2 Lord. You are a cock and capon too; and you crow, cock, with your comb on.

[ Aside. Clo. Sayest thou?

8 kissed the jack upon an up-cast,] He is describing his fate at bowls. The jack is the small bowl at which the others are aimed. He who is nearest to it wins. To kiss the jack is a state of great advantage.

i Lord. It is not fit, your lordship should undertake every companion that you give offence to.

Clo. No, I know that: but it is fit, I should commit offence to my inferiors.

2 Lord. Ay, it is fit for your lordship only. Clo. Why, so I say.

i Lord. Did you hear of a stranger, that's come to court to-night?

Clo. A stranger! and I not know on't!

2 Lord. He's a strange fellow himself, and knows it not.

[ Aside. i Lord. There's an Italian come; and,'tis thought, one of Leonatus' friends.

Clo. Leonatus! a banished rascal; and he's another, whatsoever he be. Who told you of this stranger?

i Lord. One of your lordship's pages.

Clo. Is it fit, I went to look upon him? Is there no derogation in't?

i Lord. You cannot derogate, my lord. Clo. Not easily, I think.

2 Lord. You are a fool granted; therefore your issues being foolish, do not derogate. FÅside.

Clo. Come, I'll go see this Italian: What I have lost to-day at bowls, I'll win to-night of him. Come, go. 2 Lord. I'll attend your lordship.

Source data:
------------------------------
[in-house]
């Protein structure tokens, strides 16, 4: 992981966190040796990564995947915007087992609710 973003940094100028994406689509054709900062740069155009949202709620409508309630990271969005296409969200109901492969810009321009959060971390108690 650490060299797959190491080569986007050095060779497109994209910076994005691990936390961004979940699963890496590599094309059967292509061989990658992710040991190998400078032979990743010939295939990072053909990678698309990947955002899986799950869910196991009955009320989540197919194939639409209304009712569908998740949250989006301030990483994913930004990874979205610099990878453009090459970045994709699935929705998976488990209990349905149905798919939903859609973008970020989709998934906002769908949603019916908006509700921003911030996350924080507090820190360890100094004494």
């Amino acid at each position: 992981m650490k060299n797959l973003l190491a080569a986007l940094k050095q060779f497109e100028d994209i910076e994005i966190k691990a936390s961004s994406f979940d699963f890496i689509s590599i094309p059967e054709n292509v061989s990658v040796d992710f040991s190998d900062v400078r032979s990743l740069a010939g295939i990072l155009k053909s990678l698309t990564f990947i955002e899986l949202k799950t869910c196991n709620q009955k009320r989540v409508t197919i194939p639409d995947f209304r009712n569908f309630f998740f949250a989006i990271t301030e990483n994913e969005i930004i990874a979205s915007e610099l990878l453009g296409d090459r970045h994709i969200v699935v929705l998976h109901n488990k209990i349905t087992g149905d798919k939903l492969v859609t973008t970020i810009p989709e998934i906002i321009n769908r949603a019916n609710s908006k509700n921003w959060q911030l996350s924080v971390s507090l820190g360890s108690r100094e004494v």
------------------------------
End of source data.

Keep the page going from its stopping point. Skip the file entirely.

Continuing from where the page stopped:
[Exeunt CLOTEN and first Lord. That such a crafty devil as is his mother Should yield the world this ass! a woman, that Bears all down with her brain; and this her son Cannot take two from twenty for his heart, And leave eighteen. Alas, poor princess,

I every companion-] The use of companion was he same as of fellow now. It was a word of contempt,

Thou divine Imogen, what thou endur'st!
Betwixt a father by thy step-dame govern'd;
A mother hourly coining plots; a wooer,
More hateful than the foul expulsion is
Of thy dear husband, than that horrid act
Of the divorce he'd make! The heavens hold firm
The walls of thy dear honour; keep unshak'd
That temple, thy fair mind; that thou may'st stand,
To enjoy thy banish'd lord, and this great land!

Exit.
SCENE II.
A Bed-chamber; in one Part of it a Trunk.
Imogen reading in her Bed; a Lady attending.
Imo. Who's there? my woman Helen?
Lady.

Please you, madam.
Imo. What hour is it?
Lady.

Almost midnight, madam. Imo. I have read three hours then: mine eyes are